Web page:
These JMOL rulings arise out of a trial last year in a competitor case in which the jury found both sides’ patents invalid, and neither side’s patents infringed. Judge Gilstrap observed, “[a]s Shakespeare’s Mercutio might have said if he been a member of this jury, “A pox upon both your houses.” William Shakespeare, Romeo and Juliette, Act 3, Sc. 1.”
As we will see, it isn’t getting any better for either party.
With apologies to J.R.R. Tolkien, I’ve had people ask me this for 25 years and I knew what the answer was, but didn’t have a court-approved formula to cite to. Now I do.
It’s been a busy few weeks finalizing some other projects, including tests, papers, seminar presentations and the like (and I finally finished that anime-ish P-40 for Parker with accurate paint colors), but I’m finally able to turn more of my attention to some of the very interesting activity in the district in the last few weeks. And speaking of interest, there are few cases that have generated more than VirnetX v. Apple, which just had its most recent trial’s postverdict motions come out. Most legal news is interested in the bottom line – that the verdict amount of $302 million resulted in a $439 million judgment, but for practitioners the analysis of how it got there is of great interest – I am not the only one out there that enjoys a good JMOL. So I wanted to work through the motions, but only after a short … well, that’s a lie, it’s not going to be short – procedural history.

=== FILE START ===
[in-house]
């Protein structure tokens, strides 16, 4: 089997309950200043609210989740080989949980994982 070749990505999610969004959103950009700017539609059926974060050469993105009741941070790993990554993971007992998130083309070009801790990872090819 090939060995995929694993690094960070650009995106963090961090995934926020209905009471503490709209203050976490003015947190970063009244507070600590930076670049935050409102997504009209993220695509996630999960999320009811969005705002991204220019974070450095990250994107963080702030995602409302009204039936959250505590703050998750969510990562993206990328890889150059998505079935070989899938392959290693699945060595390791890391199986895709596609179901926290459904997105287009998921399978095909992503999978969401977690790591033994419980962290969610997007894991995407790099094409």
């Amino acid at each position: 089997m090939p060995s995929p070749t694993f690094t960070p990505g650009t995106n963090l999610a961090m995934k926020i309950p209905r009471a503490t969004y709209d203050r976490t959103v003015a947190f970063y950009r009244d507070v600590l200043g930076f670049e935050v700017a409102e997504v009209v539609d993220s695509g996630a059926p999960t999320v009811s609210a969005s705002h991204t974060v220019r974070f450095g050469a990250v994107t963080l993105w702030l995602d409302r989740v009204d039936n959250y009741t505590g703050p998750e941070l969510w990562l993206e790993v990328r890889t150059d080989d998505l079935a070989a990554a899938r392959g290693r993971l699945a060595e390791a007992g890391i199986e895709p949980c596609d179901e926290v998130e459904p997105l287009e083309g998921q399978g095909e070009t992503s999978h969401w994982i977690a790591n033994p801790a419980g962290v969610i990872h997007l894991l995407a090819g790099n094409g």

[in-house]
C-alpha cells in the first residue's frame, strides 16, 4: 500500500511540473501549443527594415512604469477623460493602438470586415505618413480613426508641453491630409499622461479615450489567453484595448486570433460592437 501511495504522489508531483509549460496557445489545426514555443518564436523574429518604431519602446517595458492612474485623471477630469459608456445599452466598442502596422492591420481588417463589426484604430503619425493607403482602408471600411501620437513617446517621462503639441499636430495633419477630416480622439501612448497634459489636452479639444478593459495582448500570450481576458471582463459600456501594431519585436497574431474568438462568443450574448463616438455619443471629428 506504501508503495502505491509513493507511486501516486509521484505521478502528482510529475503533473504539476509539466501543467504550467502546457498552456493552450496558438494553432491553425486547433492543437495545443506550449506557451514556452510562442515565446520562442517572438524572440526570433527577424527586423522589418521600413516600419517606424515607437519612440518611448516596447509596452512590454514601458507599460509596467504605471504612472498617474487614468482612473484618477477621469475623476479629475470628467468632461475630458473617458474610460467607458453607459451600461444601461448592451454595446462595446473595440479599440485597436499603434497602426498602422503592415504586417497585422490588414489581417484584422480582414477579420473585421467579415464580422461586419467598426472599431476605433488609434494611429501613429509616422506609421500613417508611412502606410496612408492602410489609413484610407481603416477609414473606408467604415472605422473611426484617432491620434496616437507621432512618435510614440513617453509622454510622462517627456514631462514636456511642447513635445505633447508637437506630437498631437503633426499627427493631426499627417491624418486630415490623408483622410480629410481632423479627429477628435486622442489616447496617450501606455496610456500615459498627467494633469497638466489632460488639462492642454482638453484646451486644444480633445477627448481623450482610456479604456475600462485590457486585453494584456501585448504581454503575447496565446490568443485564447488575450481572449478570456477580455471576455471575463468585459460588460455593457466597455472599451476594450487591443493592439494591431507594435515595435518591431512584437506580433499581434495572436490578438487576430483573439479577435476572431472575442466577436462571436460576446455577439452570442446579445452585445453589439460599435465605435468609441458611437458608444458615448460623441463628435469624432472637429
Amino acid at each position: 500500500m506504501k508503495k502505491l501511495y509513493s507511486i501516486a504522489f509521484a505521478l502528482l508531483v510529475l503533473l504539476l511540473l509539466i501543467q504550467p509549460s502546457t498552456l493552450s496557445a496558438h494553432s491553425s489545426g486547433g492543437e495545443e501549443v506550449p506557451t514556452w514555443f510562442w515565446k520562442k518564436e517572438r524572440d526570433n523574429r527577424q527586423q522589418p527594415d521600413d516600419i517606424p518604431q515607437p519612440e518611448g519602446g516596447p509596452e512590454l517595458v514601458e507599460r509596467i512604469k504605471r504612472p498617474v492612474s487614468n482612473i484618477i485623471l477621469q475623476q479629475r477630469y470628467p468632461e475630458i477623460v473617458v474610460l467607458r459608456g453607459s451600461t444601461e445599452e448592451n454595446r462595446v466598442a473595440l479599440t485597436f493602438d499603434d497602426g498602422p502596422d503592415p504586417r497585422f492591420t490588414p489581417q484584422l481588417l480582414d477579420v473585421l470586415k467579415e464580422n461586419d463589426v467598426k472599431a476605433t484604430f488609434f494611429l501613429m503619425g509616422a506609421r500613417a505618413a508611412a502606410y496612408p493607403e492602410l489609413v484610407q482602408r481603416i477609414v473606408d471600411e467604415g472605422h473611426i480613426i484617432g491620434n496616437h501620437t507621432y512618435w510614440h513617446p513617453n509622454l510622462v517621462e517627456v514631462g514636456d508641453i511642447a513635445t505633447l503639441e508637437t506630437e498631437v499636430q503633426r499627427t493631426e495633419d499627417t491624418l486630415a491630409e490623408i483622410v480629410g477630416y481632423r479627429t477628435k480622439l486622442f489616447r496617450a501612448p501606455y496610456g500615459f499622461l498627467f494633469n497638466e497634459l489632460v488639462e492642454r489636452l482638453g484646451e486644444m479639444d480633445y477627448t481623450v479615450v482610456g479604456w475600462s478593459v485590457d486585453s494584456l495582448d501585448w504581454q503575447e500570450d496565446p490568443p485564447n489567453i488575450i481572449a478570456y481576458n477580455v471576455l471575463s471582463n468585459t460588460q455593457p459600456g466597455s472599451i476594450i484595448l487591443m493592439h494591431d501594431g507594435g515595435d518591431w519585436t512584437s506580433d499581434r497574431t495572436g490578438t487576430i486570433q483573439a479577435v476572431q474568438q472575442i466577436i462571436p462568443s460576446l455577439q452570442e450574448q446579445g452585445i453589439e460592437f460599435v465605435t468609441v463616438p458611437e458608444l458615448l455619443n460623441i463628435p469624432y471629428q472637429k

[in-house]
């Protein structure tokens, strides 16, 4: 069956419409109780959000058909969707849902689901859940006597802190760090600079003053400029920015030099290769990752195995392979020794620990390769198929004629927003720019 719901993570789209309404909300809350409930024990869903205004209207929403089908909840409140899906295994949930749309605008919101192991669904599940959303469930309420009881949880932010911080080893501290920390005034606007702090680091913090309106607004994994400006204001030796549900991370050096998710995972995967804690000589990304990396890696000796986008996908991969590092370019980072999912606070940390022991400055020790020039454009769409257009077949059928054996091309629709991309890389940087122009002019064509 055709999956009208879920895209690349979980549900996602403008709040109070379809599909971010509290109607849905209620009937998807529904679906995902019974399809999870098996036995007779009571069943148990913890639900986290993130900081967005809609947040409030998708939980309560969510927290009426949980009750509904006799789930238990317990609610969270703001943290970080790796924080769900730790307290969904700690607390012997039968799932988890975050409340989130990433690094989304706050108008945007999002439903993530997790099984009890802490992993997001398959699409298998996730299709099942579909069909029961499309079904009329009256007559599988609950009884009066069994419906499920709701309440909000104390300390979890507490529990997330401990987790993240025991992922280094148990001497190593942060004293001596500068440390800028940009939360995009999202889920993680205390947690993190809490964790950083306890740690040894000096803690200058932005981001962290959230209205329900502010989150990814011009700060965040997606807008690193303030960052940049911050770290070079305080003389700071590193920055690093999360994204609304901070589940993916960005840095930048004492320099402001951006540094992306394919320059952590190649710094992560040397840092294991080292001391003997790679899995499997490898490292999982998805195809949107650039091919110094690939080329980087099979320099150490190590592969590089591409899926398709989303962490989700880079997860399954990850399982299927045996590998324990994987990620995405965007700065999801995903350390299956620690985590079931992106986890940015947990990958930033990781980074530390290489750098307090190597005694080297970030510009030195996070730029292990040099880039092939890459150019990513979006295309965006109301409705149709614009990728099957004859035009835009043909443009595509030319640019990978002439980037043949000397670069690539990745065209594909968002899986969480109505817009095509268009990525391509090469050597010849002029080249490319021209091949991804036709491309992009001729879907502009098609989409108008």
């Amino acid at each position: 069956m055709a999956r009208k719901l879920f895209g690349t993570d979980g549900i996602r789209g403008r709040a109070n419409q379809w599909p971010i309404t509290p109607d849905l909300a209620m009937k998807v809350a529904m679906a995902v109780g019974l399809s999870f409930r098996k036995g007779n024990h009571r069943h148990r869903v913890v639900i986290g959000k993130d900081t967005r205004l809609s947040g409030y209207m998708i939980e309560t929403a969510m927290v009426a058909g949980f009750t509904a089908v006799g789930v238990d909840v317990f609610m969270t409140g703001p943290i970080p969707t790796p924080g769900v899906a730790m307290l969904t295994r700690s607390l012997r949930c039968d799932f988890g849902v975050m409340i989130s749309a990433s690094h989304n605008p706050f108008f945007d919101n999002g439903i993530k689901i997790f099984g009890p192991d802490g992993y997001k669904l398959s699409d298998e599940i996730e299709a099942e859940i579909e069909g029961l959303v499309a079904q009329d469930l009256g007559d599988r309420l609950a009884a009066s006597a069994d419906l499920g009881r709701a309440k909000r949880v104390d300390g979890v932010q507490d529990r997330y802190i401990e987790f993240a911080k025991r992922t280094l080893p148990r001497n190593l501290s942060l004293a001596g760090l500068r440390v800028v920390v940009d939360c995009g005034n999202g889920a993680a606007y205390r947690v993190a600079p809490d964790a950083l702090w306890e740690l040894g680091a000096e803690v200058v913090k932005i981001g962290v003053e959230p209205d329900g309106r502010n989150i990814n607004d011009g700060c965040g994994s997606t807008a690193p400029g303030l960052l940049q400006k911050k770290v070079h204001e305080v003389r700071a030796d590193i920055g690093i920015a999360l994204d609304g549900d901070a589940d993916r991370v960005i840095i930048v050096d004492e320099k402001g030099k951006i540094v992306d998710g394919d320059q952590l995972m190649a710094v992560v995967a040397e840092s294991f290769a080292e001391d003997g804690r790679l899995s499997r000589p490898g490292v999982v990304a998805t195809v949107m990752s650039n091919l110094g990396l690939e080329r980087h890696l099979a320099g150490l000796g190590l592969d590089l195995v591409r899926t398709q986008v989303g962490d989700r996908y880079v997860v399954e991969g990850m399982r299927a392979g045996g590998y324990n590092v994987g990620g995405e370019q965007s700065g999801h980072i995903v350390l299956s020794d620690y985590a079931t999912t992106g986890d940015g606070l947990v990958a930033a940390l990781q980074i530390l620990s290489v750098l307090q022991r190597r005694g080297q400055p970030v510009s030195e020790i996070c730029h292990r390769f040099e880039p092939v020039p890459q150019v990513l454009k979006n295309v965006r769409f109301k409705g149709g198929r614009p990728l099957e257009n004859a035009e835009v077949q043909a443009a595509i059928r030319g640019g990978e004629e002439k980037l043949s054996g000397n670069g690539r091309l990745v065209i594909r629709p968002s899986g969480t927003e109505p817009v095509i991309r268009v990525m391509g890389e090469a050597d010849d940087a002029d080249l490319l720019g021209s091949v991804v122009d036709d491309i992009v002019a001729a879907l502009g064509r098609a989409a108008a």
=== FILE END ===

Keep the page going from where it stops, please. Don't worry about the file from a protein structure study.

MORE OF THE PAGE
One of the points I am making in the papers I am writing and panels I am speaking on this fall re: TC Heartland is that the issue of whether venue is improper as a result of Heartland/Cray is sometimes rendered moot by the resolution of a followup 1404 motion seeking transfer. We saw another example of this in the EDTX just this week.
Plaintiff and the defendant in this pending Delaware patent case Encoditech v. Virgin Pulse, 1:17cv1283 RGA jointly sought transfer to the Eastern District of Texas, Tyler Division. In the motion the parties state:
“The Parties believe and agree that the Eastern District of Texas is a more convenient forum for many recognized reasons, including: (1) Plaintiff is incorporated and located in the Eastern District of Texas, (2) Defendant’s witnesses for the purposes of this matter are closer to Texas than Delaware, and (3) the transferee district is currently less congested than this District.”
While I was on my merry way to Waco Friday afternoon for the 25th anniversary of the Class of 1992 (I graduated from Baylor Law that February) a Marshall jury in Judge Gilstrap’s court was wrapping up deliberations in a patent infringement case.
There’s been some interest in the current state of filings post-TCH, so I wanted to update readers with some relative stats for the top patent filing districts in recent weeks.
This recent order by Judge Schroeder granting for the most part a motion to dismiss for lack of patentable subject matter builds on an earlier grant as to different claims from two of the same patents. Accordingly, the procedural history is a little complex, but the discussion rewarding …